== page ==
Days to germination: 10 to 14 days
Days to harvest: 90 to 100 days
Light requirements: Full sun
Water requirements: Regular watering
Soil: Loose, fertile and well-draining soil
Container: Possible but not ideal
The name of the spaghetti squash comes from its unique flesh. When cooked, the fibers give the squash a very distinctive strands that look a lot like orange spaghetti. The added texture makes spaghetti squash a favorite with children who turn their noses up at the softness of other types of squash.
Squashes of all kinds are very healthy, and often eaten more as a starch than a vegetable in a meal. You can’t eat spaghetti squash raw, and its best baked. The inside flesh is scraped out with a fork, to help bring out the “spaghetti” nature of the squash.
They are extremely high in vitamin A, and also good sources of potassium, fiber and vitamin C.
Starting from Seed
Spaghetti squash need a long growing season and warm temperatures, and that includes warmth at planting time. So any seeds would have to go out after your frost date as passed. But starting your seedlings indoors is a common way for gardeners to start their squash plants.
Plant your seeds inside about a month before your local last frost date. Squash seedlings will grow fairly large in a month, so small 6-pack style seed trays won’t likely suffice. If you start them that way, you’ll have to replant them in larger containers before your outside plant date. Three or four seeds can go in each 3″ pot, about 1″ deep under the soil.
They’ll need to be kept somewhere warm as well as sunny in order to properly germinate and sprout.
Plan to put your seedlings into the garden about 2 weeks after the date of your last spring frost. Your soil should be dug up thoroughly to get it loose for the big seedlings, and mix in some aged manure or compost while you are at it. Squash likes nutrients in its soil. Your squash spot needs full sun, and you should allow for 3 feet between each hill (you will just be planting one pot in each location, with 3 or four seedlings in it).
If you are not starting with indoor-grown seedlings, you will still have to wait for 2 weeks past the frost date. If you’ve had cool weather, you can lay black plastic down over the garden before planting to help warm up the soil. The seeds won’t sprout in the cold. Plant them in hills, just like you did with the transplants, about 3 per hill.
Many squashes can be grown vertically to save space, but this isn’t the best idea with a spaghetti squash. The fruits are just too big and it is awkward to try and support them on the vine when hanging in mid-air. It can be done, as long as you are willing to put in a bit of extra effort with your trellis and support structures.
Keep your plants watered, and weed-free while the leaves are developing. Once the wide leaves are fully grown, they will start to shade their surrounding soil and will keep the weeds out without your help.
After the peak of the summer has passed, you should remove any new blossoms that your squash vines produce. There won’t be enough time left for them to mature and the plant’s resources would be better used growing the already-developing squash on the vine.
Because the squash will be growing for the full length of the season, they can be prone to getting rot underneath where they lay on the soil. You can help protect your squash with tiles or coffee can lids under each fruit.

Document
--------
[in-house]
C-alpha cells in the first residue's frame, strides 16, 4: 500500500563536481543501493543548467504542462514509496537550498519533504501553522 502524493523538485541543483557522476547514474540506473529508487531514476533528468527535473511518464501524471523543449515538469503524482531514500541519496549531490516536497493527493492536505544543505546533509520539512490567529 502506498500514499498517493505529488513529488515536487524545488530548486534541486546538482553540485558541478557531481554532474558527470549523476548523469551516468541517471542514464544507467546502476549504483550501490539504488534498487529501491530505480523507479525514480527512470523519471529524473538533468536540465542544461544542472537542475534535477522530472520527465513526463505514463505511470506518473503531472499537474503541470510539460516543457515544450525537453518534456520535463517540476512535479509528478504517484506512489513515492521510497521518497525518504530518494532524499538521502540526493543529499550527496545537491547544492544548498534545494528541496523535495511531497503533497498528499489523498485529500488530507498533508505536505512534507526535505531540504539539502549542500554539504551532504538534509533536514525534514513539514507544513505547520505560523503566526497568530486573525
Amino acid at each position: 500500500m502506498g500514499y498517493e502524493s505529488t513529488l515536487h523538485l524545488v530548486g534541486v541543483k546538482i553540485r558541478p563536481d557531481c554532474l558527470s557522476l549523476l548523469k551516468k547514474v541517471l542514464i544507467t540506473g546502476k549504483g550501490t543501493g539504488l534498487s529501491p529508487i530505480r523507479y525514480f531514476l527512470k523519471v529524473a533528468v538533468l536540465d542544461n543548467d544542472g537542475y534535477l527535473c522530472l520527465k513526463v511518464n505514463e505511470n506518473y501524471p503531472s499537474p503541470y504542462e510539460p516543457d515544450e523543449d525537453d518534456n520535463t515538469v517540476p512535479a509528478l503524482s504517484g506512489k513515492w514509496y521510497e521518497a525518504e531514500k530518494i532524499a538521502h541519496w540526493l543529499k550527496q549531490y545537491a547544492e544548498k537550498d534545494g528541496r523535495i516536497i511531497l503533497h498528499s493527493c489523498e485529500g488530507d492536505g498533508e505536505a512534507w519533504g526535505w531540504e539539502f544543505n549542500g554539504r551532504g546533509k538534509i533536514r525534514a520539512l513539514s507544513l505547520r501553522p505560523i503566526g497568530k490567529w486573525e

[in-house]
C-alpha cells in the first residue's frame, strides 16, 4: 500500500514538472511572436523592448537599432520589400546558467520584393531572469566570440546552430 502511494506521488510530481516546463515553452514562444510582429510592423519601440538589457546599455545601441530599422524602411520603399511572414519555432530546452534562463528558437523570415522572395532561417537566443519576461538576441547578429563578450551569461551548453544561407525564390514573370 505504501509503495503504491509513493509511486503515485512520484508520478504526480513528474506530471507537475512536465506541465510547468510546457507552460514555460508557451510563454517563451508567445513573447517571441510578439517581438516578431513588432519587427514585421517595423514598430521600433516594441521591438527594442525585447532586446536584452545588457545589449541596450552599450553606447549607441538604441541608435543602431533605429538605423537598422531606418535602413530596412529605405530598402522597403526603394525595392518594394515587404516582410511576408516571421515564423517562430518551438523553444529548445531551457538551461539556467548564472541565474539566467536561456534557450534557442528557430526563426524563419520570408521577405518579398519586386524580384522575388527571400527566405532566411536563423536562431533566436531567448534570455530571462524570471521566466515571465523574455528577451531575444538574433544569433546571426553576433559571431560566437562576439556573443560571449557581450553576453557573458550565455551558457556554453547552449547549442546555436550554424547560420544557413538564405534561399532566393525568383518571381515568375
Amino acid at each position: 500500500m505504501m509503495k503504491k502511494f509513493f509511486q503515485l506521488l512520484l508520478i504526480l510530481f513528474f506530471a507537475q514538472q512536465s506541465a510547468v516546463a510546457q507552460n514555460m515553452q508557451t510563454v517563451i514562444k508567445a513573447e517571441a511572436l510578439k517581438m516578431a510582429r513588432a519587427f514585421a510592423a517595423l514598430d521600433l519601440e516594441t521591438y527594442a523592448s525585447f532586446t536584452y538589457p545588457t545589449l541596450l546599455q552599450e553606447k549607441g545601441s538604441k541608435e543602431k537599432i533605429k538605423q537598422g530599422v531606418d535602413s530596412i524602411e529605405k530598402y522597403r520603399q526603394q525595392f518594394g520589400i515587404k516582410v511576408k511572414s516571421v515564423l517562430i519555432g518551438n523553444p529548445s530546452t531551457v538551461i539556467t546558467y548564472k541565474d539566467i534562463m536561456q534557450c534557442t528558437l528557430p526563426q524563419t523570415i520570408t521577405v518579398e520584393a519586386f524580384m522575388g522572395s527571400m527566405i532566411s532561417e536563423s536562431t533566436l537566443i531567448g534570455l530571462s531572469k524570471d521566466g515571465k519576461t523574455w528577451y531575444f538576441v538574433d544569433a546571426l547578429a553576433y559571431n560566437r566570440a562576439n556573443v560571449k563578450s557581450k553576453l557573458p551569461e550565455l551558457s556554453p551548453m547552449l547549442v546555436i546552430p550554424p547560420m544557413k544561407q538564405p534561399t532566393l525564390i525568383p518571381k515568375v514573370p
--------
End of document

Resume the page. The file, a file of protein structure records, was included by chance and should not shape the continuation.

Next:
You can grow spaghetti squash in a large container, at least 5 gallons for each plant. Give them a light feeding part of the way through the growing season to make up for the lack of soil nutrients in the pot.
Try to plant a variety that grows as a bush to help save on space, such as Orangetti or Tivoli. If you do grow a vining squash, be prepared to have the vines spill out of the container for several feet.
Pests and Diseases
Once established and growing well, a squash vine is quite large and can withstand a fair bit of insect damage without ill effects.
The most common insect attacker will be squash bugs, followed closely by the popular cucumber beetle. They are both big enough to be picked off by hand as soon as you see one, but make sure to check inside the blossoms as well as under the large leaves.
And those large leaves may be a benefit when it comes to weed control, but they are susceptible to getting mildew if weather is damp. It looks like a dusting of white powder on the leaves and it can effect your plant’s development and growth if it gets too heavy. Standard fungicide sprays can help to clear it up, and you can keep it from starting by watering your plants right at the soil instead of pouring water over all the leaves.
Harvest and Storage
As mentioned, spaghetti squash are very large, with each individual squash growing to be around 4 pounds in size. Each plant will produce between 4 to 6 of them. They can’t be harvested like zucchini or summer squash, you can’t pick them when they are small. They don’t develop that way. Spaghetti squash (all winter squash actually) need to fully mature before harvesting.
A tried and true method to tell if your squash is ready is to push your fingernail into the outside skin. The skin should be tough enough to withstand your nail. If it punctures, your squash need more time. Depending on your climate, another sign is that you should harvest your squash when the vines start to wither.
A whole squash can be stored in the fridge for about 2 weeks before it starts to lose its texture. You can store your squash at room temperature, as long as you have somewhere very dry. Moisture will quickly ruin a spaghetti squash, but barring dampness, it should keep for a few months.